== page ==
AAAP Ceremonies

Beginnings | First Telescope | Founding of the AAAP | Valley View Observatory | Buhl Planetarium | Albert Einstein | The "Eyes of God" | AAAP Ceremonies | Historic Marker and Asteroid Scanlon | Leo's Favorite Things | Recollections | Leo's Unpublished Letter to Posterity

Leo and mayor
The late Pittsburgh Mayor Richard Cailiguiri presents Leo with an official City Proclamation honoring the AAAP's 50th anniversary and "Astronomy Week" in Pittsburgh in the summer of 1979
(photo by Allegheny County Commissioners' Office, courtesy of Tom Reiland)

Anniversaries, Dedications and Ribbon Cuttings

A lthough Leo's participation in routine club business matters declined through the 1970's, '80's and early '90s, he was called upon as the patriarch of the AAAP to speak at various banquets and inaugurate the various phases of the club's new observatory, the Nicholas E. Wagman Observatory in Deer Lakes Park. He was Keynote Speaker at the club's 50th and 60th Anniversary dinners and joined in the ground breaking for the Wagman Observatory (with Maria-Louise Wagman, Dr. Wagman's widow); he also cut the ribbon marking completion of Phase I in June, 1987.

During the August, 1985 ground breaking he stated, in typical Scanlon style, "I'm most happy to be able to participate in this brief ceremony that honors Dr. Wagman by the building of this observatory. It's most appropriate that his wife should be the one to turn over the soil, because in back of every great man is a greater woman." After the first phase of the observatory was complete, the room containing the original 12-1/2" reflector was named for Leo. In appreciation, he donated three eyepieces for its use.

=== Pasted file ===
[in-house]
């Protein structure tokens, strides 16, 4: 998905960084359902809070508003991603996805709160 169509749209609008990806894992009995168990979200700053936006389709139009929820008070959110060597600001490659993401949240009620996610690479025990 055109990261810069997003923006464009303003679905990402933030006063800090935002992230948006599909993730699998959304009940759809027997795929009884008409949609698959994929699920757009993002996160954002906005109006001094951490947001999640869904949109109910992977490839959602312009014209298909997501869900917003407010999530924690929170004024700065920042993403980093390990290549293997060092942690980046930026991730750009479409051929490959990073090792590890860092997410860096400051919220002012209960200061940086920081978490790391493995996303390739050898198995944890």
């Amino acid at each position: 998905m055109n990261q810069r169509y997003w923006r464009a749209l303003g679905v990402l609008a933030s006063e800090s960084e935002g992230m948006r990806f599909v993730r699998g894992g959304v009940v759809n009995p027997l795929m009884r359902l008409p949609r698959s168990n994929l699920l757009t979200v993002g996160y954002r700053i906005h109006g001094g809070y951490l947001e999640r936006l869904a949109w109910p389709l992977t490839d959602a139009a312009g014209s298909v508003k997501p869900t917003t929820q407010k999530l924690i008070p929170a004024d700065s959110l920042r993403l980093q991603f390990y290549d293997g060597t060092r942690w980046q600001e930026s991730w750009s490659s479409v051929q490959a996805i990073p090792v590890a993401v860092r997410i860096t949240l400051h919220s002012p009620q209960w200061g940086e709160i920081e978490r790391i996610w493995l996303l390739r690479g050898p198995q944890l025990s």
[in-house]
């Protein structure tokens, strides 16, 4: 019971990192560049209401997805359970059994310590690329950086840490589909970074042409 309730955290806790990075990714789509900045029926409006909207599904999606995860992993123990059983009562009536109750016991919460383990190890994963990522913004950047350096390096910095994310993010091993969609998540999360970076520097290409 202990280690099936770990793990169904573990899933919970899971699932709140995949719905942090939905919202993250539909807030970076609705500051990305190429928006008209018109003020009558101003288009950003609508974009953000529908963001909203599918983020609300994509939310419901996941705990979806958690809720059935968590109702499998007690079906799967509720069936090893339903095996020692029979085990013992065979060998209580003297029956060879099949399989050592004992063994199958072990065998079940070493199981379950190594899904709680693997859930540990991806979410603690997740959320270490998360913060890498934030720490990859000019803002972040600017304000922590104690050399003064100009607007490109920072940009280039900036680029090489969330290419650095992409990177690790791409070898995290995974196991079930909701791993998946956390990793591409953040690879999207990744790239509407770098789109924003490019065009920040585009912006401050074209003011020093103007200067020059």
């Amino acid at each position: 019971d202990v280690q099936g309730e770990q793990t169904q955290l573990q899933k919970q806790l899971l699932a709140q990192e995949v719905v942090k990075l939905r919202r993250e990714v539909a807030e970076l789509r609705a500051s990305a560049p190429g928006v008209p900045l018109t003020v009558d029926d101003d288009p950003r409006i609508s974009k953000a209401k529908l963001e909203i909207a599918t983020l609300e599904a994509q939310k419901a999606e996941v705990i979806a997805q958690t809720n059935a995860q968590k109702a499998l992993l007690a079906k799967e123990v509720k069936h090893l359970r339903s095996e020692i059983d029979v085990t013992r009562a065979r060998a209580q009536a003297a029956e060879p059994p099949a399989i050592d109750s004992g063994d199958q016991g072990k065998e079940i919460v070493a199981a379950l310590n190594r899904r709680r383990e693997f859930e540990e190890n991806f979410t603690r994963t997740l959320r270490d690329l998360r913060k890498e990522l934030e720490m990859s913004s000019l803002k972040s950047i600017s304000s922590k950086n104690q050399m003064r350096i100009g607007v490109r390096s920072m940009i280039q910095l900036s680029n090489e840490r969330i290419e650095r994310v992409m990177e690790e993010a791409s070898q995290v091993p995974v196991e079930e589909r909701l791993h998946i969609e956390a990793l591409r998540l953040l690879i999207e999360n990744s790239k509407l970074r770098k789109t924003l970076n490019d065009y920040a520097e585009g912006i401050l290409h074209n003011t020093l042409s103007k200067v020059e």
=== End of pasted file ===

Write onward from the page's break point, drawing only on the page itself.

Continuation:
When the Brashear 11" Refractor became operational in October, 1994, Leo accepted the honor of observing "First Light" through the telescope (actually, the first light in 85 years). The intended object of First Light was the star Vega, but clouds forced a temporary move to a nearby tower marker light. With a break in the clouds, Leo was able to observe the brilliant blue star after all. In April, 1995, Leo joined several other senior AAAP members in the ribbon cutting for the new Brashear wing of the Wagman Observatory. As usual, he was the "Center of the Universe" as far as the attending crowd was concerned, and received a standing ovation when he was introduced.

Also that year, Leo made his last presentation at an AAAP business meeting (held at Allegheny Observatory), a mostly lighthearted review of some of his boundless activities in the name of astronomy. At the end of his talk, he again received a standing ovation from the overflow audience and responded with a firm, clenched-fist champion's salute.